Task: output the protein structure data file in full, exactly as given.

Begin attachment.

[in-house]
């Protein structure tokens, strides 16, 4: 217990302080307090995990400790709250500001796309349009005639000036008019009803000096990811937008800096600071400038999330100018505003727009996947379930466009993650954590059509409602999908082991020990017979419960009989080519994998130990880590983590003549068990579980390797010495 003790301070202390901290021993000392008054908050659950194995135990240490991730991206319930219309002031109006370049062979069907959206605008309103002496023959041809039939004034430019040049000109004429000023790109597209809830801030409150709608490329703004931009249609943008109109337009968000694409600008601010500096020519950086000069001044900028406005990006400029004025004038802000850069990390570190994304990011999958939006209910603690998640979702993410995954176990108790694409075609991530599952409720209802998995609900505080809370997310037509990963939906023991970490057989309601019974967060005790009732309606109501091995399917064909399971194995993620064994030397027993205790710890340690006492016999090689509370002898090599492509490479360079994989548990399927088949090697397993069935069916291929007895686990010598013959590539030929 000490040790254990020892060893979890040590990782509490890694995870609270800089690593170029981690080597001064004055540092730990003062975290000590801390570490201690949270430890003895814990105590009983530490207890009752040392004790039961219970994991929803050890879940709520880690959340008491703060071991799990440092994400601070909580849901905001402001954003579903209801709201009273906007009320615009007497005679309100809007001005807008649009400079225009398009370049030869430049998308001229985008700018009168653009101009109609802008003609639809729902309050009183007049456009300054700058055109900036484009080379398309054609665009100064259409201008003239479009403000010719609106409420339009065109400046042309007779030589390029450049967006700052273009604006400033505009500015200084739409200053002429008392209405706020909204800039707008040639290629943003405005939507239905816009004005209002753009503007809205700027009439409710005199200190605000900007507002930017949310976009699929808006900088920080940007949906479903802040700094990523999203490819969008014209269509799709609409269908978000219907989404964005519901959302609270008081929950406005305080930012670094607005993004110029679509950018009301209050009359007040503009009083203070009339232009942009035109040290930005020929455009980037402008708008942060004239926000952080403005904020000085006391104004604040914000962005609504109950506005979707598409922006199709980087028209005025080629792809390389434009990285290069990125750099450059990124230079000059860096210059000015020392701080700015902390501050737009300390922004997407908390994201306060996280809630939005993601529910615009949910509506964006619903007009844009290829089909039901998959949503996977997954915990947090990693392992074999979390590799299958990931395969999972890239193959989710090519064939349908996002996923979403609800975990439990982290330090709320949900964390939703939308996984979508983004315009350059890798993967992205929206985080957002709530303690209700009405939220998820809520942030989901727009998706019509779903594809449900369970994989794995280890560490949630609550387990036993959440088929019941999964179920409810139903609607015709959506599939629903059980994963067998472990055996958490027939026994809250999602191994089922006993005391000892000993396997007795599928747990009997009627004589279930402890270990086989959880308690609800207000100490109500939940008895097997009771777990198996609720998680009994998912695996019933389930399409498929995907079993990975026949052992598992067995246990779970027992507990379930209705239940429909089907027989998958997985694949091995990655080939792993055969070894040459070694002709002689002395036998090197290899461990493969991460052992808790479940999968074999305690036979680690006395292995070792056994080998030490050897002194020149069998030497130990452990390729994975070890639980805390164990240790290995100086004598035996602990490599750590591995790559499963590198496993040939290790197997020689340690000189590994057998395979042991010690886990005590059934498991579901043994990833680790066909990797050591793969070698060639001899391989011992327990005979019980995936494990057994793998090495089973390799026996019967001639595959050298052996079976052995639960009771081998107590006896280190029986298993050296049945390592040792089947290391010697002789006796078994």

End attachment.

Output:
[in-house]
């Protein structure tokens, strides 16, 4: 217990302080307090995990400790709250500001796309349009005639000036008019009803000096990811937008800096600071400038999330100018505003727009996947379930466009993650954590059509409602999908082991020990017979419960009989080519994998130990880590983590003549068990579980390797010495 003790301070202390901290021993000392008054908050659950194995135990240490991730991206319930219309002031109006370049062979069907959206605008309103002496023959041809039939004034430019040049000109004429000023790109597209809830801030409150709608490329703004931009249609943008109109337009968000694409600008601010500096020519950086000069001044900028406005990006400029004025004038802000850069990390570190994304990011999958939006209910603690998640979702993410995954176990108790694409075609991530599952409720209802998995609900505080809370997310037509990963939906023991970490057989309601019974967060005790009732309606109501091995399917064909399971194995993620064994030397027993205790710890340690006492016999090689509370002898090599492509490479360079994989548990399927088949090697397993069935069916291929007895686990010598013959590539030929 000490040790254990020892060893979890040590990782509490890694995870609270800089690593170029981690080597001064004055540092730990003062975290000590801390570490201690949270430890003895814990105590009983530490207890009752040392004790039961219970994991929803050890879940709520880690959340008491703060071991799990440092994400601070909580849901905001402001954003579903209801709201009273906007009320615009007497005679309100809007001005807008649009400079225009398009370049030869430049998308001229985008700018009168653009101009109609802008003609639809729902309050009183007049456009300054700058055109900036484009080379398309054609665009100064259409201008003239479009403000010719609106409420339009065109400046042309007779030589390029450049967006700052273009604006400033505009500015200084739409200053002429008392209405706020909204800039707008040639290629943003405005939507239905816009004005209002753009503007809205700027009439409710005199200190605000900007507002930017949310976009699929808006900088920080940007949906479903802040700094990523999203490819969008014209269509799709609409269908978000219907989404964005519901959302609270008081929950406005305080930012670094607005993004110029679509950018009301209050009359007040503009009083203070009339232009942009035109040290930005020929455009980037402008708008942060004239926000952080403005904020000085006391104004604040914000962005609504109950506005979707598409922006199709980087028209005025080629792809390389434009990285290069990125750099450059990124230079000059860096210059000015020392701080700015902390501050737009300390922004997407908390994201306060996280809630939005993601529910615009949910509506964006619903007009844009290829089909039901998959949503996977997954915990947090990693392992074999979390590799299958990931395969999972890239193959989710090519064939349908996002996923979403609800975990439990982290330090709320949900964390939703939308996984979508983004315009350059890798993967992205929206985080957002709530303690209700009405939220998820809520942030989901727009998706019509779903594809449900369970994989794995280890560490949630609550387990036993959440088929019941999964179920409810139903609607015709959506599939629903059980994963067998472990055996958490027939026994809250999602191994089922006993005391000892000993396997007795599928747990009997009627004589279930402890270990086989959880308690609800207000100490109500939940008895097997009771777990198996609720998680009994998912695996019933389930399409498929995907079993990975026949052992598992067995246990779970027992507990379930209705239940429909089907027989998958997985694949091995990655080939792993055969070894040459070694002709002689002395036998090197290899461990493969991460052992808790479940999968074999305690036979680690006395292995070792056994080998030490050897002194020149069998030497130990452990390729994975070890639980805390164990240790290995100086004598035996602990490599750590591995790559499963590198496993040939290790197997020689340690000189590994057998395979042991010690886990005590059934498991579901043994990833680790066909990797050591793969070698060639001899391989011992327990005979019980995936494990057994793998090495089973390799026996019967001639595959050298052996079976052995639960009771081998107590006896280190029986298993050296049945390592040792089947290391010697002789006796078994």